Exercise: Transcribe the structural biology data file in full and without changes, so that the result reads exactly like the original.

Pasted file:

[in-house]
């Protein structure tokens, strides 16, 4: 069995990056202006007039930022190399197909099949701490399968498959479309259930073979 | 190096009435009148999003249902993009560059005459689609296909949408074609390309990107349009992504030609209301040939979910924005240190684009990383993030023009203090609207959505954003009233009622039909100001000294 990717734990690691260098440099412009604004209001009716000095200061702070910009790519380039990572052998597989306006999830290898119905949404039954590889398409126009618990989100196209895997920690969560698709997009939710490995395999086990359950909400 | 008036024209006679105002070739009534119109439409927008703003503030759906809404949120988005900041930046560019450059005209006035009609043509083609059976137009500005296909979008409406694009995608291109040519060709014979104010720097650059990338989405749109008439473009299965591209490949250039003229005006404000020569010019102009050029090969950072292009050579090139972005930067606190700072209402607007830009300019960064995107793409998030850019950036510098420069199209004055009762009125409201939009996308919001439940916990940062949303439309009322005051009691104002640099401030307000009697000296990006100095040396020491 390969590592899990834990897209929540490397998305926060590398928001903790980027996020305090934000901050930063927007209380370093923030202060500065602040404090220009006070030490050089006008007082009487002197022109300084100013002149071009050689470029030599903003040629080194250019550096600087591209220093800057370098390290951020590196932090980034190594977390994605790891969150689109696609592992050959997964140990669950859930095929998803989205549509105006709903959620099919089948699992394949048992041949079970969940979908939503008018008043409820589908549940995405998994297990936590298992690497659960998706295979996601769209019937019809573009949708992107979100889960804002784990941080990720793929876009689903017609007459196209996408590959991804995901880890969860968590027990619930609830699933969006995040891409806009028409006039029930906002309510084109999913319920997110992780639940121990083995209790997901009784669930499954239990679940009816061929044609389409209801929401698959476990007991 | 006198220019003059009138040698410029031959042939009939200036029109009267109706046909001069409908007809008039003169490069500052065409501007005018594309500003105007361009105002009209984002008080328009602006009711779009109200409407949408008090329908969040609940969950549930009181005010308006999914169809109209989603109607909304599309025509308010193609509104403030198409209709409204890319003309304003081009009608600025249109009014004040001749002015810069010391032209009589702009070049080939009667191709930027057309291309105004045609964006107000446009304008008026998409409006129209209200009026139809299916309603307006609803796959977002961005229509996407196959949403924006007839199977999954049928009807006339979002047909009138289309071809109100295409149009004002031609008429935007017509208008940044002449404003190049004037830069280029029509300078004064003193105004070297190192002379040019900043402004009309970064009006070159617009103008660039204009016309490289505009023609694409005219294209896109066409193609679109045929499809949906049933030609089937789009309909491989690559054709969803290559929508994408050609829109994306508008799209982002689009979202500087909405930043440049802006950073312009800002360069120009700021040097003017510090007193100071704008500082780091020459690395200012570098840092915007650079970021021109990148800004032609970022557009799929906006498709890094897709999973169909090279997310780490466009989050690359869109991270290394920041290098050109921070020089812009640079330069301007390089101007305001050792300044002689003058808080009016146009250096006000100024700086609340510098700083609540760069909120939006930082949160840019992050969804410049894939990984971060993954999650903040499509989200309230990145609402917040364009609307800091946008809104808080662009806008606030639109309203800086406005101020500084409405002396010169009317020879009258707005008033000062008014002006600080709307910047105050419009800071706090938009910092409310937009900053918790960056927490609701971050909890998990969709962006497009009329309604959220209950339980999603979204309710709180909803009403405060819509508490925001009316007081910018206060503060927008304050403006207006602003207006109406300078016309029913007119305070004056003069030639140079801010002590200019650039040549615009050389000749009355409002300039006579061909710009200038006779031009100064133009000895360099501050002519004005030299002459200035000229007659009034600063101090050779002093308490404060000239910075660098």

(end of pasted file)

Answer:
[in-house]
């Protein structure tokens, strides 16, 4: 069995990056202006007039930022190399197909099949701490399968498959479309259930073979 | 190096009435009148999003249902993009560059005459689609296909949408074609390309990107349009992504030609209301040939979910924005240190684009990383993030023009203090609207959505954003009233009622039909100001000294 990717734990690691260098440099412009604004209001009716000095200061702070910009790519380039990572052998597989306006999830290898119905949404039954590889398409126009618990989100196209895997920690969560698709997009939710490995395999086990359950909400 | 008036024209006679105002070739009534119109439409927008703003503030759906809404949120988005900041930046560019450059005209006035009609043509083609059976137009500005296909979008409406694009995608291109040519060709014979104010720097650059990338989405749109008439473009299965591209490949250039003229005006404000020569010019102009050029090969950072292009050579090139972005930067606190700072209402607007830009300019960064995107793409998030850019950036510098420069199209004055009762009125409201939009996308919001439940916990940062949303439309009322005051009691104002640099401030307000009697000296990006100095040396020491 390969590592899990834990897209929540490397998305926060590398928001903790980027996020305090934000901050930063927007209380370093923030202060500065602040404090220009006070030490050089006008007082009487002197022109300084100013002149071009050689470029030599903003040629080194250019550096600087591209220093800057370098390290951020590196932090980034190594977390994605790891969150689109696609592992050959997964140990669950859930095929998803989205549509105006709903959620099919089948699992394949048992041949079970969940979908939503008018008043409820589908549940995405998994297990936590298992690497659960998706295979996601769209019937019809573009949708992107979100889960804002784990941080990720793929876009689903017609007459196209996408590959991804995901880890969860968590027990619930609830699933969006995040891409806009028409006039029930906002309510084109999913319920997110992780639940121990083995209790997901009784669930499954239990679940009816061929044609389409209801929401698959476990007991 | 006198220019003059009138040698410029031959042939009939200036029109009267109706046909001069409908007809008039003169490069500052065409501007005018594309500003105007361009105002009209984002008080328009602006009711779009109200409407949408008090329908969040609940969950549930009181005010308006999914169809109209989603109607909304599309025509308010193609509104403030198409209709409204890319003309304003081009009608600025249109009014004040001749002015810069010391032209009589702009070049080939009667191709930027057309291309105004045609964006107000446009304008008026998409409006129209209200009026139809299916309603307006609803796959977002961005229509996407196959949403924006007839199977999954049928009807006339979002047909009138289309071809109100295409149009004002031609008429935007017509208008940044002449404003190049004037830069280029029509300078004064003193105004070297190192002379040019900043402004009309970064009006070159617009103008660039204009016309490289505009023609694409005219294209896109066409193609679109045929499809949906049933030609089937789009309909491989690559054709969803290559929508994408050609829109994306508008799209982002689009979202500087909405930043440049802006950073312009800002360069120009700021040097003017510090007193100071704008500082780091020459690395200012570098840092915007650079970021021109990148800004032609970022557009799929906006498709890094897709999973169909090279997310780490466009989050690359869109991270290394920041290098050109921070020089812009640079330069301007390089101007305001050792300044002689003058808080009016146009250096006000100024700086609340510098700083609540760069909120939006930082949160840019992050969804410049894939990984971060993954999650903040499509989200309230990145609402917040364009609307800091946008809104808080662009806008606030639109309203800086406005101020500084409405002396010169009317020879009258707005008033000062008014002006600080709307910047105050419009800071706090938009910092409310937009900053918790960056927490609701971050909890998990969709962006497009009329309604959220209950339980999603979204309710709180909803009403405060819509508490925001009316007081910018206060503060927008304050403006207006602003207006109406300078016309029913007119305070004056003069030639140079801010002590200019650039040549615009050389000749009355409002300039006579061909710009200038006779031009100064133009000895360099501050002519004005030299002459200035000229007659009034600063101090050779002093308490404060000239910075660098």